Protecting Your Trade Secrets, Part I
Grow Your Business, Not Your Inbox
Information as seemingly mundane as a customer list or pricing plan, or as complex as a biological invention or software program, may constitute a trade secret. To determine this, courts consider whether anyone outside your company knows the secret, which people in your company know it, what measures were taken to maintain secrecy, the value of the information, and how easily it could be legally acquired or duplicated.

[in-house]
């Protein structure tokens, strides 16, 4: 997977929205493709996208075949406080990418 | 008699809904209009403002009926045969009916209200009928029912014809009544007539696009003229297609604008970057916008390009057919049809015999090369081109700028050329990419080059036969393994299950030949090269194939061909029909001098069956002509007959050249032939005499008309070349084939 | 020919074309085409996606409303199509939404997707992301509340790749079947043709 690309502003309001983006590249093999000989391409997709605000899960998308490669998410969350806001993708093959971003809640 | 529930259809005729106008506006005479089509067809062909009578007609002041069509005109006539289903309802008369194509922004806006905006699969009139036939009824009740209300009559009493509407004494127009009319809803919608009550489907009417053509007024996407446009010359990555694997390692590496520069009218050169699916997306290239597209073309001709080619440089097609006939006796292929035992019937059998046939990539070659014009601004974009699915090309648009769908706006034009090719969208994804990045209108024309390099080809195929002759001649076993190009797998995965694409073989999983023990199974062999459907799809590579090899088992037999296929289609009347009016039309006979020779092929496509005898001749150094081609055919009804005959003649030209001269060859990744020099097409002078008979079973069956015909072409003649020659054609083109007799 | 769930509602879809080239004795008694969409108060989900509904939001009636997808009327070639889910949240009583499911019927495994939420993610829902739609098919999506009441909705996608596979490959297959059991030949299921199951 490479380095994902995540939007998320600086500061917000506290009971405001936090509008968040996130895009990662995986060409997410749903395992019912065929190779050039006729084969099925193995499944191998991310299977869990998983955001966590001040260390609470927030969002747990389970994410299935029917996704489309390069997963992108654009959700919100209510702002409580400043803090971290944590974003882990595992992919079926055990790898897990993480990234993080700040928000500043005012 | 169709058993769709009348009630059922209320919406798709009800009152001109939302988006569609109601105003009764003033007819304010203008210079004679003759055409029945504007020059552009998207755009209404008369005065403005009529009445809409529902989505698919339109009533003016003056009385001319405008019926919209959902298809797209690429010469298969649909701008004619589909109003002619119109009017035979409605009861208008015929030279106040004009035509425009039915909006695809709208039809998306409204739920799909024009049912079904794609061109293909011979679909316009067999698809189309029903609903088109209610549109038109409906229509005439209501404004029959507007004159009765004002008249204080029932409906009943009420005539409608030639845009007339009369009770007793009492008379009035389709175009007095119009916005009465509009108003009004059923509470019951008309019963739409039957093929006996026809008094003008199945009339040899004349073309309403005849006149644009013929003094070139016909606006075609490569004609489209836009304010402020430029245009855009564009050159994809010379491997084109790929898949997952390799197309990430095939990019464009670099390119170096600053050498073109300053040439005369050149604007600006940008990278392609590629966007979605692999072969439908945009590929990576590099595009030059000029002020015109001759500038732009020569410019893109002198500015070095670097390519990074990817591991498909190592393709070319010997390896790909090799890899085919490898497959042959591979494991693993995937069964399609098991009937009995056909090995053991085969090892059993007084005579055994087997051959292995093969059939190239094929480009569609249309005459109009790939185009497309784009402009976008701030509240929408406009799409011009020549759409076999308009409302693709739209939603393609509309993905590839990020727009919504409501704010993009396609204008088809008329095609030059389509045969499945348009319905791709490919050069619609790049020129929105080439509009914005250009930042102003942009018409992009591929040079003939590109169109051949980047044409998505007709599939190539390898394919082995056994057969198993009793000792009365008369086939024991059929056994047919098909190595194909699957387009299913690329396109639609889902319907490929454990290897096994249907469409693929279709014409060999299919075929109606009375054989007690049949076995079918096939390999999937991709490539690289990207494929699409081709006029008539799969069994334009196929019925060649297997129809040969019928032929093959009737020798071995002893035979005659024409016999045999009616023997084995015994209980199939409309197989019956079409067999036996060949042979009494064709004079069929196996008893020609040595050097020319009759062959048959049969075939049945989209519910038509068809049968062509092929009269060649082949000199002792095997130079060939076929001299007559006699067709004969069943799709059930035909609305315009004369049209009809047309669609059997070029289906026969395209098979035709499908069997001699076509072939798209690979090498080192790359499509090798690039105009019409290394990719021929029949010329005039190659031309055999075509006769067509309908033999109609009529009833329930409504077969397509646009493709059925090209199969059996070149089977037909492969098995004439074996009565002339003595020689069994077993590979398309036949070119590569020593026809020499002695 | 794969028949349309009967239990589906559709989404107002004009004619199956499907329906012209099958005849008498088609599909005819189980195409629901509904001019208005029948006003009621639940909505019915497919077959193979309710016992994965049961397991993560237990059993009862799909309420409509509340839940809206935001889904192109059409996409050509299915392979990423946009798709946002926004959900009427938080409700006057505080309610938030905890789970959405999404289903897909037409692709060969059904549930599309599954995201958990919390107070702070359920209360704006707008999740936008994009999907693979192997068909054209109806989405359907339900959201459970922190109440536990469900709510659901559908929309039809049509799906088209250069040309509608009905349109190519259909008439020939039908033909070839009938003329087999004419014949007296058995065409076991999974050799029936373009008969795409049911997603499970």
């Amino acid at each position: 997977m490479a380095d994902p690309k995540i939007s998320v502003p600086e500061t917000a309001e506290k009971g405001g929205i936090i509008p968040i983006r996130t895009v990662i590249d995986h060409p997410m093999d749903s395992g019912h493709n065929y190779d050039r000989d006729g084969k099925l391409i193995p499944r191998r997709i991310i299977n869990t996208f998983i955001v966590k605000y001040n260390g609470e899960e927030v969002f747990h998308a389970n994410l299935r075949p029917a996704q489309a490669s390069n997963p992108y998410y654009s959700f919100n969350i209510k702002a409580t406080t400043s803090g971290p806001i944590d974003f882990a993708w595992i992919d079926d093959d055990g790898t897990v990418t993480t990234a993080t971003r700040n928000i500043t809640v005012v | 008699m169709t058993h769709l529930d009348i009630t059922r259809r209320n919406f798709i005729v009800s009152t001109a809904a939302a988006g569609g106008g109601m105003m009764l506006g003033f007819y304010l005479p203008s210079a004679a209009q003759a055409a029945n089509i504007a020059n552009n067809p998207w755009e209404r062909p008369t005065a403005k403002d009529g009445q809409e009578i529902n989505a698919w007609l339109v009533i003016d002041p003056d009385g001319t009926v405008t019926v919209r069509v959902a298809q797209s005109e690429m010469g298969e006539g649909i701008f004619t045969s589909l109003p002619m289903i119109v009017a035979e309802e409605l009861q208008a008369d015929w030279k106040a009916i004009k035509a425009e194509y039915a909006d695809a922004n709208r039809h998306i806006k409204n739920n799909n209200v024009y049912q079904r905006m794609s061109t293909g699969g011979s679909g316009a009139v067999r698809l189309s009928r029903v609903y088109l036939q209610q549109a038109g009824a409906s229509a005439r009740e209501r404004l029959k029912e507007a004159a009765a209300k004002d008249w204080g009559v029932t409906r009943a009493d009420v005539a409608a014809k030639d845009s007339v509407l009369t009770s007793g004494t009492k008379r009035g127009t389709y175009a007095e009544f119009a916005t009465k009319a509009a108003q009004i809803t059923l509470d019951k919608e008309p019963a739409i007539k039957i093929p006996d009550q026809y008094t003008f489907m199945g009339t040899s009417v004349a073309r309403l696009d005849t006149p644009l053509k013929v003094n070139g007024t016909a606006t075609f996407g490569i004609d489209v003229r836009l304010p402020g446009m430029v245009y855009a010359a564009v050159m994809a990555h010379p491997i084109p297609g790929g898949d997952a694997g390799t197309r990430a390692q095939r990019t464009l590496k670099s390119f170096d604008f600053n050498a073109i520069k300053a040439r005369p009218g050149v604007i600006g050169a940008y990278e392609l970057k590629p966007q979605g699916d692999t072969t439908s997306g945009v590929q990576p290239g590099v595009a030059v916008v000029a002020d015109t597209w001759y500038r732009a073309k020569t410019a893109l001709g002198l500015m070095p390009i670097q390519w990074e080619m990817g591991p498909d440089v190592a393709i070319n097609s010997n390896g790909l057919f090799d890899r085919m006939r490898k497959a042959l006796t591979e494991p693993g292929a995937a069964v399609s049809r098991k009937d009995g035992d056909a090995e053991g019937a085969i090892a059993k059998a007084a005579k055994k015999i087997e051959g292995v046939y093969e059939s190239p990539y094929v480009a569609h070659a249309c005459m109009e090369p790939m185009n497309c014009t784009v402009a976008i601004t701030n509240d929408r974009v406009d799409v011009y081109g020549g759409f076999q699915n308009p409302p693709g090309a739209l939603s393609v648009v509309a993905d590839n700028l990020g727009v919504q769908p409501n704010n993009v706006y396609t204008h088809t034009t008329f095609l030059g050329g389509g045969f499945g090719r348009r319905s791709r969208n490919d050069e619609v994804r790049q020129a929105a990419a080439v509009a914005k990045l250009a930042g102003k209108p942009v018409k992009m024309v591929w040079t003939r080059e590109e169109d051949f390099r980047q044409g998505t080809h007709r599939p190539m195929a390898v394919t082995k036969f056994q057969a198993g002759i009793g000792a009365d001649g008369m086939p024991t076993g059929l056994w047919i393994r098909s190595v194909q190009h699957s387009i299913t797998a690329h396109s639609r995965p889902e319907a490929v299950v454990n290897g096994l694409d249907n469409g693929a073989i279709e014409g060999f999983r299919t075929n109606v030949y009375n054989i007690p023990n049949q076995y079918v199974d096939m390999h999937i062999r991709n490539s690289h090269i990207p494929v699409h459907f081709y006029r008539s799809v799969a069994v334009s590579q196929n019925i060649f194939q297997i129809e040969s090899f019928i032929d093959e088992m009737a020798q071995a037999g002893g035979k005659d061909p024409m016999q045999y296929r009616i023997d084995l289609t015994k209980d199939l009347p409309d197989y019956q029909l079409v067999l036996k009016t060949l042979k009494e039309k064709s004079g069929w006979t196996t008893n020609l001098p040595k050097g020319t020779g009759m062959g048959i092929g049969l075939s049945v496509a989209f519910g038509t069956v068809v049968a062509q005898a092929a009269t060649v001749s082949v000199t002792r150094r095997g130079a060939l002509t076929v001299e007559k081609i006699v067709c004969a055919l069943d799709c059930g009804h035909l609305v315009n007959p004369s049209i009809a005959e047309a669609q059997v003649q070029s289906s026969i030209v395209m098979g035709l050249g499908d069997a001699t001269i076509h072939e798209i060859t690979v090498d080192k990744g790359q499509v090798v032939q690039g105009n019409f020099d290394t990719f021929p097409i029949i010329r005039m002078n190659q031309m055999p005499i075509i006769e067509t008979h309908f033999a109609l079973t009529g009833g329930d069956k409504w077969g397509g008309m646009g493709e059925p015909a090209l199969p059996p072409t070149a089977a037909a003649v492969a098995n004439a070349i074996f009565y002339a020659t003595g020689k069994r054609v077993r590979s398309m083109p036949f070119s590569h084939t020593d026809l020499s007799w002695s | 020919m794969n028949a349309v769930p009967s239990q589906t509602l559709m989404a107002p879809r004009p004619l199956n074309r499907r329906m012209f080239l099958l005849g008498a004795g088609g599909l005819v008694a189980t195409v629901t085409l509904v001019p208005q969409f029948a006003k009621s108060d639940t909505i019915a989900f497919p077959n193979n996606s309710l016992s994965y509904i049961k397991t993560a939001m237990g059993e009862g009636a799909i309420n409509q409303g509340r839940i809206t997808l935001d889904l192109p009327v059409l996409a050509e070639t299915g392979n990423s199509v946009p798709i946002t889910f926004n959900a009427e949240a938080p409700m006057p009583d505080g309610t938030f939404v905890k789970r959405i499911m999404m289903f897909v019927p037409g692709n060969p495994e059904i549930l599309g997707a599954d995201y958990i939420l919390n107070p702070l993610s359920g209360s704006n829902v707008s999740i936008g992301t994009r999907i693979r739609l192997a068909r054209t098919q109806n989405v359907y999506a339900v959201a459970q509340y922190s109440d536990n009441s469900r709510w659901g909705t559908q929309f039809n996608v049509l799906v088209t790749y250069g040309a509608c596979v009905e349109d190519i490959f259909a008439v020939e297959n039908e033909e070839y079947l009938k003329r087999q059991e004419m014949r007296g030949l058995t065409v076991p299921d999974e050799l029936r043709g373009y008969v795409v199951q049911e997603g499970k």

Although the law requires employees to preserve their employer's trade secrets, a company may have confidential information that doesn't qualify for this protection. Thus, having new employees sign a nondisclosure or confidentiality agreement protecting all sensitive information is a wise precaution. Such an agreement can identify the information to be protected, impress upon the employee the seriousness of the obligation, and provide critical evidence if there's ever a dispute.